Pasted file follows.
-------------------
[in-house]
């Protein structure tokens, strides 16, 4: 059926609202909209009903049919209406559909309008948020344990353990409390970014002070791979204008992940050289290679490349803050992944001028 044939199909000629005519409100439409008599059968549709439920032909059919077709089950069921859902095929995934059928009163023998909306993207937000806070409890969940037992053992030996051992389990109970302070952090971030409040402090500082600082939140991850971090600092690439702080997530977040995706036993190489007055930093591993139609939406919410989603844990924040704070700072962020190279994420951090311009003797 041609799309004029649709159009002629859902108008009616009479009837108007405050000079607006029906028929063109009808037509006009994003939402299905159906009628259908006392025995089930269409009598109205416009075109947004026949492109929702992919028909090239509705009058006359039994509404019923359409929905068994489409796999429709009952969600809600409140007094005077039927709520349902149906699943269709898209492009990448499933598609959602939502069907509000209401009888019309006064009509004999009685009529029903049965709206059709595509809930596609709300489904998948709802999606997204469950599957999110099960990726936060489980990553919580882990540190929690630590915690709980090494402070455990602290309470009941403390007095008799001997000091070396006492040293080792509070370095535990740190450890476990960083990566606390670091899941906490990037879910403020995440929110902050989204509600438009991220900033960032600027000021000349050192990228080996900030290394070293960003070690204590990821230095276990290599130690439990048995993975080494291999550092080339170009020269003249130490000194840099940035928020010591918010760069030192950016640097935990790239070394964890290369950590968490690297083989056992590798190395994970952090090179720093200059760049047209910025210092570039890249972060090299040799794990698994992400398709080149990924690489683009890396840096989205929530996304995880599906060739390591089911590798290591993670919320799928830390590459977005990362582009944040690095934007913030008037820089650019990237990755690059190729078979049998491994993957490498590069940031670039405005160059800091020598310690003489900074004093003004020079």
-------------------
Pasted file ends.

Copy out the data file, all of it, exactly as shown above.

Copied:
[in-house]
């Protein structure tokens, strides 16, 4: 059926609202909209009903049919209406559909309008948020344990353990409390970014002070791979204008992940050289290679490349803050992944001028 044939199909000629005519409100439409008599059968549709439920032909059919077709089950069921859902095929995934059928009163023998909306993207937000806070409890969940037992053992030996051992389990109970302070952090971030409040402090500082600082939140991850971090600092690439702080997530977040995706036993190489007055930093591993139609939406919410989603844990924040704070700072962020190279994420951090311009003797 041609799309004029649709159009002629859902108008009616009479009837108007405050000079607006029906028929063109009808037509006009994003939402299905159906009628259908006392025995089930269409009598109205416009075109947004026949492109929702992919028909090239509705009058006359039994509404019923359409929905068994489409796999429709009952969600809600409140007094005077039927709520349902149906699943269709898209492009990448499933598609959602939502069907509000209401009888019309006064009509004999009685009529029903049965709206059709595509809930596609709300489904998948709802999606997204469950599957999110099960990726936060489980990553919580882990540190929690630590915690709980090494402070455990602290309470009941403390007095008799001997000091070396006492040293080792509070370095535990740190450890476990960083990566606390670091899941906490990037879910403020995440929110902050989204509600438009991220900033960032600027000021000349050192990228080996900030290394070293960003070690204590990821230095276990290599130690439990048995993975080494291999550092080339170009020269003249130490000194840099940035928020010591918010760069030192950016640097935990790239070394964890290369950590968490690297083989056992590798190395994970952090090179720093200059760049047209910025210092570039890249972060090299040799794990698994992400398709080149990924690489683009890396840096989205929530996304995880599906060739390591089911590798290591993670919320799928830390590459977005990362582009944040690095934007913030008037820089650019990237990755690059190729078979049998491994993957490498590069940031670039405005160059800091020598310690003489900074004093003004020079």